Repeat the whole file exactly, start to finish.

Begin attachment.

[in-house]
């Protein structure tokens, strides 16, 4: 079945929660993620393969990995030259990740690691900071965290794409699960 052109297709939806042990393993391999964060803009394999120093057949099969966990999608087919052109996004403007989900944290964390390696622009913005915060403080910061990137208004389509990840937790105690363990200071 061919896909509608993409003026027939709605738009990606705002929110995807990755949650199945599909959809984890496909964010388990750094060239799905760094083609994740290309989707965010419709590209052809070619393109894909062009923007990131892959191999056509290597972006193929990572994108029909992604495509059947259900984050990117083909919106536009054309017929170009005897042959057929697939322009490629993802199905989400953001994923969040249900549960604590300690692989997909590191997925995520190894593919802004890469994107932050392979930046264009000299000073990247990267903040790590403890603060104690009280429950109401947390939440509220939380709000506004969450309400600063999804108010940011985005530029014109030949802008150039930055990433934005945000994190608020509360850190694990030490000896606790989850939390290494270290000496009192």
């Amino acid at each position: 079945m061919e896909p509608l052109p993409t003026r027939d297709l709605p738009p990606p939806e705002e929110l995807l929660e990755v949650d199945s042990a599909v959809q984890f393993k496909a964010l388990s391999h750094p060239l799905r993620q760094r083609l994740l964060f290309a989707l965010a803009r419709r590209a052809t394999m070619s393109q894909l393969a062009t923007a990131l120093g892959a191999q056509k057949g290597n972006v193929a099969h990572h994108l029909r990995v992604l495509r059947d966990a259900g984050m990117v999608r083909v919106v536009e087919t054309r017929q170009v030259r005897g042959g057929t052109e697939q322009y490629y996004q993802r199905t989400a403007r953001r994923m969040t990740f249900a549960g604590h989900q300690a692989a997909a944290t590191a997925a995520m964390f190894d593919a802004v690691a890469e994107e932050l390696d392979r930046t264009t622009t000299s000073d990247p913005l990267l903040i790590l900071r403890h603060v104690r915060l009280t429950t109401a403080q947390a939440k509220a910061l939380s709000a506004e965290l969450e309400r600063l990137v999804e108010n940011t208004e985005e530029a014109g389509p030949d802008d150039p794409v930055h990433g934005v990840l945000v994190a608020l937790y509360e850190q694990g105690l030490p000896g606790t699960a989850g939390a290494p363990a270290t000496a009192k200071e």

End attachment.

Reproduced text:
[in-house]
């Protein structure tokens, strides 16, 4: 079945929660993620393969990995030259990740690691900071965290794409699960 052109297709939806042990393993391999964060803009394999120093057949099969966990999608087919052109996004403007989900944290964390390696622009913005915060403080910061990137208004389509990840937790105690363990200071 061919896909509608993409003026027939709605738009990606705002929110995807990755949650199945599909959809984890496909964010388990750094060239799905760094083609994740290309989707965010419709590209052809070619393109894909062009923007990131892959191999056509290597972006193929990572994108029909992604495509059947259900984050990117083909919106536009054309017929170009005897042959057929697939322009490629993802199905989400953001994923969040249900549960604590300690692989997909590191997925995520190894593919802004890469994107932050392979930046264009000299000073990247990267903040790590403890603060104690009280429950109401947390939440509220939380709000506004969450309400600063999804108010940011985005530029014109030949802008150039930055990433934005945000994190608020509360850190694990030490000896606790989850939390290494270290000496009192």
């Amino acid at each position: 079945m061919e896909p509608l052109p993409t003026r027939d297709l709605p738009p990606p939806e705002e929110l995807l929660e990755v949650d199945s042990a599909v959809q984890f393993k496909a964010l388990s391999h750094p060239l799905r993620q760094r083609l994740l964060f290309a989707l965010a803009r419709r590209a052809t394999m070619s393109q894909l393969a062009t923007a990131l120093g892959a191999q056509k057949g290597n972006v193929a099969h990572h994108l029909r990995v992604l495509r059947d966990a259900g984050m990117v999608r083909v919106v536009e087919t054309r017929q170009v030259r005897g042959g057929t052109e697939q322009y490629y996004q993802r199905t989400a403007r953001r994923m969040t990740f249900a549960g604590h989900q300690a692989a997909a944290t590191a997925a995520m964390f190894d593919a802004v690691a890469e994107e932050l390696d392979r930046t264009t622009t000299s000073d990247p913005l990267l903040i790590l900071r403890h603060v104690r915060l009280t429950t109401a403080q947390a939440k509220a910061l939380s709000a506004e965290l969450e309400r600063l990137v999804e108010n940011t208004e985005e530029a014109g389509p030949d802008d150039p794409v930055h990433g934005v990840l945000v994190a608020l937790y509360e850190q694990g105690l030490p000896g606790t699960a989850g939390a290494p363990a270290t000496a009192k200071e």